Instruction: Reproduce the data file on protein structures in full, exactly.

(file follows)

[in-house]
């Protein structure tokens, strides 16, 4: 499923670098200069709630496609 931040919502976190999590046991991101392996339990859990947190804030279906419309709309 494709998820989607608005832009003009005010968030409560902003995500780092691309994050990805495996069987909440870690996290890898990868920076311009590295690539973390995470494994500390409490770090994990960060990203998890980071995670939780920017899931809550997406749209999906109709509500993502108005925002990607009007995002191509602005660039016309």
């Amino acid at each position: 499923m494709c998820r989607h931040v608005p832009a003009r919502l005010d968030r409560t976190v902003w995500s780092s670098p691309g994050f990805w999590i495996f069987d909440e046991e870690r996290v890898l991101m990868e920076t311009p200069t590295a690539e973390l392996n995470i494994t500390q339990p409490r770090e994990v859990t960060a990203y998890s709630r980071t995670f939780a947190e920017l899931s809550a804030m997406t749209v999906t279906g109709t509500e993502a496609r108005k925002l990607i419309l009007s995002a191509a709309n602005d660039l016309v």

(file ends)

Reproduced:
[in-house]
């Protein structure tokens, strides 16, 4: 499923670098200069709630496609 931040919502976190999590046991991101392996339990859990947190804030279906419309709309 494709998820989607608005832009003009005010968030409560902003995500780092691309994050990805495996069987909440870690996290890898990868920076311009590295690539973390995470494994500390409490770090994990960060990203998890980071995670939780920017899931809550997406749209999906109709509500993502108005925002990607009007995002191509602005660039016309």
């Amino acid at each position: 499923m494709c998820r989607h931040v608005p832009a003009r919502l005010d968030r409560t976190v902003w995500s780092s670098p691309g994050f990805w999590i495996f069987d909440e046991e870690r996290v890898l991101m990868e920076t311009p200069t590295a690539e973390l392996n995470i494994t500390q339990p409490r770090e994990v859990t960060a990203y998890s709630r980071t995670f939780a947190e920017l899931s809550a804030m997406t749209v999906t279906g109709t509500e993502a496609r108005k925002l990607i419309l009007s995002a191509a709309n602005d660039l016309v």